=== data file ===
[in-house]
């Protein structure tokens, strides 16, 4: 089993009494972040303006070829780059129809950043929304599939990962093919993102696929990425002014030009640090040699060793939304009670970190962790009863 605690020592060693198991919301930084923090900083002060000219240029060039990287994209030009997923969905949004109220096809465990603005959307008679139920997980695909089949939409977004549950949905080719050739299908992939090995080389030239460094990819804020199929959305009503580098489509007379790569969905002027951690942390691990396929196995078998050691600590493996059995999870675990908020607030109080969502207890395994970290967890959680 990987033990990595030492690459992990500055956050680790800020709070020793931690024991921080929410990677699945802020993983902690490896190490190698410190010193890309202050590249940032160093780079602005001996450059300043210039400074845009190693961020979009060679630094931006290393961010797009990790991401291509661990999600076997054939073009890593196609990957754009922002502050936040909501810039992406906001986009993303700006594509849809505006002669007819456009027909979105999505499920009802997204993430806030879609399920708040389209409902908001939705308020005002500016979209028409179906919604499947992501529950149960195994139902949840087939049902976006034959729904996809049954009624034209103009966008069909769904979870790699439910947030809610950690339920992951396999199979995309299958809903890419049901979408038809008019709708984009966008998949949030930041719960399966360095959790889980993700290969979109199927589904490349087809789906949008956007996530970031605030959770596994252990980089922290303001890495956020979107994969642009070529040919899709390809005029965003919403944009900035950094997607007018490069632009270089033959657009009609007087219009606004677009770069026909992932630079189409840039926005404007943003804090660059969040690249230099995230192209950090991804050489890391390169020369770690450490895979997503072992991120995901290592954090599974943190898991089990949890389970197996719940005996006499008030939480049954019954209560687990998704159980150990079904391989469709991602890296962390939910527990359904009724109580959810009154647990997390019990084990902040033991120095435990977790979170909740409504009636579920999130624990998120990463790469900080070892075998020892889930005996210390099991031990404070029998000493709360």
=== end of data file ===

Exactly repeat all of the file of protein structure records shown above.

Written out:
[in-house]
């Protein structure tokens, strides 16, 4: 089993009494972040303006070829780059129809950043929304599939990962093919993102696929990425002014030009640090040699060793939304009670970190962790009863 605690020592060693198991919301930084923090900083002060000219240029060039990287994209030009997923969905949004109220096809465990603005959307008679139920997980695909089949939409977004549950949905080719050739299908992939090995080389030239460094990819804020199929959305009503580098489509007379790569969905002027951690942390691990396929196995078998050691600590493996059995999870675990908020607030109080969502207890395994970290967890959680 990987033990990595030492690459992990500055956050680790800020709070020793931690024991921080929410990677699945802020993983902690490896190490190698410190010193890309202050590249940032160093780079602005001996450059300043210039400074845009190693961020979009060679630094931006290393961010797009990790991401291509661990999600076997054939073009890593196609990957754009922002502050936040909501810039992406906001986009993303700006594509849809505006002669007819456009027909979105999505499920009802997204993430806030879609399920708040389209409902908001939705308020005002500016979209028409179906919604499947992501529950149960195994139902949840087939049902976006034959729904996809049954009624034209103009966008069909769904979870790699439910947030809610950690339920992951396999199979995309299958809903890419049901979408038809008019709708984009966008998949949030930041719960399966360095959790889980993700290969979109199927589904490349087809789906949008956007996530970031605030959770596994252990980089922290303001890495956020979107994969642009070529040919899709390809005029965003919403944009900035950094997607007018490069632009270089033959657009009609007087219009606004677009770069026909992932630079189409840039926005404007943003804090660059969040690249230099995230192209950090991804050489890391390169020369770690450490895979997503072992991120995901290592954090599974943190898991089990949890389970197996719940005996006499008030939480049954019954209560687990998704159980150990079904391989469709991602890296962390939910527990359904009724109580959810009154647990997390019990084990902040033991120095435990977790979170909740409504009636579920999130624990998120990463790469900080070892075998020892889930005996210390099991031990404070029998000493709360």